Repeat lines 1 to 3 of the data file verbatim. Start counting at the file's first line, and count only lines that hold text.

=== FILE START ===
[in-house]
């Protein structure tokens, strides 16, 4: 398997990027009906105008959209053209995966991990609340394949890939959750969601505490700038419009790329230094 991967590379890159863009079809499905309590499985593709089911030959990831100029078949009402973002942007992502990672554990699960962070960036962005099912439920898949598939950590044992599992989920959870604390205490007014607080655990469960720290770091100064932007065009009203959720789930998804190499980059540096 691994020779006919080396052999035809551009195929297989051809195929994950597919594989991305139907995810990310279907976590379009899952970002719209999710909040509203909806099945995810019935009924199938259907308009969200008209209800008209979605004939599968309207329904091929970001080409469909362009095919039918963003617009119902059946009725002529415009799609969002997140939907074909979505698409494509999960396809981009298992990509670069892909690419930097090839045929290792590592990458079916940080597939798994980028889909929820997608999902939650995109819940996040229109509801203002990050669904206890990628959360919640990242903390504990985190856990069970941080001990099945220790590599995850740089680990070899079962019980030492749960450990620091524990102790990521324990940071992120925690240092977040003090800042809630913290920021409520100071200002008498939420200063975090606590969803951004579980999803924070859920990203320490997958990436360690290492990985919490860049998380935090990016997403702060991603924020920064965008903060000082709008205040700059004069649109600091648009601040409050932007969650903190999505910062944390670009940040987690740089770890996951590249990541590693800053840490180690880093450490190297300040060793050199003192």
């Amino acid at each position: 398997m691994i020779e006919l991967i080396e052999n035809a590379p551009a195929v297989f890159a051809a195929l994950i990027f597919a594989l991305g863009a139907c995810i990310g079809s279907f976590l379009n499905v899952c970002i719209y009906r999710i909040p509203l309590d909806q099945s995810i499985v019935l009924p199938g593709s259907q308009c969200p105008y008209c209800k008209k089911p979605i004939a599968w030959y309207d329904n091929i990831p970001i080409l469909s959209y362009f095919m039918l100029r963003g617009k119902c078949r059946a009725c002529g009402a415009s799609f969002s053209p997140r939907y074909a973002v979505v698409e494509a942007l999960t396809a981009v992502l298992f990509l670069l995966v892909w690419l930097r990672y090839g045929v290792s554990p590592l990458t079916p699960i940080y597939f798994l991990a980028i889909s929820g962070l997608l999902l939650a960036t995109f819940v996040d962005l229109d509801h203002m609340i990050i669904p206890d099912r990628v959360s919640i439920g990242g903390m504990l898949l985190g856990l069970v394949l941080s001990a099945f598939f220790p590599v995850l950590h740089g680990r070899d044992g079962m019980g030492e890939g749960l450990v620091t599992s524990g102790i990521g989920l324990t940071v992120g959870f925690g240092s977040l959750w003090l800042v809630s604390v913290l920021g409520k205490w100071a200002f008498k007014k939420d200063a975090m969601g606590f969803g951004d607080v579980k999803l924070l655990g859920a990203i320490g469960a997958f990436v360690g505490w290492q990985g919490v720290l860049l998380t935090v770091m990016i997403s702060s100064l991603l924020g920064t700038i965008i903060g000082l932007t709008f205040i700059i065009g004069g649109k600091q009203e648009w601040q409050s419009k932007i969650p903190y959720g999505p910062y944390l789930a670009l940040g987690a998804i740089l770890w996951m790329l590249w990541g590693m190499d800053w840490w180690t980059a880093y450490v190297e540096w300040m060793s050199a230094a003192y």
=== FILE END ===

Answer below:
[in-house]
């Protein structure tokens, strides 16, 4: 398997990027009906105008959209053209995966991990609340394949890939959750969601505490700038419009790329230094 991967590379890159863009079809499905309590499985593709089911030959990831100029078949009402973002942007992502990672554990699960962070960036962005099912439920898949598939950590044992599992989920959870604390205490007014607080655990469960720290770091100064932007065009009203959720789930998804190499980059540096 691994020779006919080396052999035809551009195929297989051809195929994950597919594989991305139907995810990310279907976590379009899952970002719209999710909040509203909806099945995810019935009924199938259907308009969200008209209800008209979605004939599968309207329904091929970001080409469909362009095919039918963003617009119902059946009725002529415009799609969002997140939907074909979505698409494509999960396809981009298992990509670069892909690419930097090839045929290792590592990458079916940080597939798994980028889909929820997608999902939650995109819940996040229109509801203002990050669904206890990628959360919640990242903390504990985190856990069970941080001990099945220790590599995850740089680990070899079962019980030492749960450990620091524990102790990521324990940071992120925690240092977040003090800042809630913290920021409520100071200002008498939420200063975090606590969803951004579980999803924070859920990203320490997958990436360690290492990985919490860049998380935090990016997403702060991603924020920064965008903060000082709008205040700059004069649109600091648009601040409050932007969650903190999505910062944390670009940040987690740089770890996951590249990541590693800053840490180690880093450490190297300040060793050199003192």
């Amino acid at each position: 398997m691994i020779e006919l991967i080396e052999n035809a590379p551009a195929v297989f890159a051809a195929l994950i990027f597919a594989l991305g863009a139907c995810i990310g079809s279907f976590l379009n499905v899952c970002i719209y009906r999710i909040p509203l309590d909806q099945s995810i499985v019935l009924p199938g593709s259907q308009c969200p105008y008209c209800k008209k089911p979605i004939a599968w030959y309207d329904n091929i990831p970001i080409l469909s959209y362009f095919m039918l100029r963003g617009k119902c078949r059946a009725c002529g009402a415009s799609f969002s053209p997140r939907y074909a973002v979505v698409e494509a942007l999960t396809a981009v992502l298992f990509l670069l995966v892909w690419l930097r990672y090839g045929v290792s554990p590592l990458t079916p699960i940080y597939f798994l991990a980028i889909s929820g962070l997608l999902l939650a960036t995109f819940v996040d962005l229109d509801h203002m609340i990050i669904p206890d099912r990628v959360s919640i439920g990242g903390m504990l898949l985190g856990l069970v394949l941080s001990a099945f598939f220790p590599v995850l950590h740089g680990r070899d044992g079962m019980g030492e890939g749960l450990v620091t599992s524990g102790i990521g989920l324990t940071v992120g959870f925690g240092s977040l959750w003090l800042v809630s604390v913290l920021g409520k205490w100071a200002f008498k007014k939420d200063a975090m969601g606590f969803g951004d607080v579980k999803l924070l655990g859920a990203i320490g469960a997958f990436v360690g505490w290492q990985g919490v720290l860049l998380t935090v770091m990016i997403s702060s100064l991603l924020g920064t700038i965008i903060g000082l932007t709008f205040i700059i065009g004069g649109k600091q009203e648009w601040q409050s419009k932007i969650p903190y959720g999505p910062y944390l789930a670009l940040g987690a998804i740089l770890w996951m790329l590249w990541g590693m190499d800053w840490w180690t980059a880093y450490v190297e540096w300040m060793s050199a230094a003192y």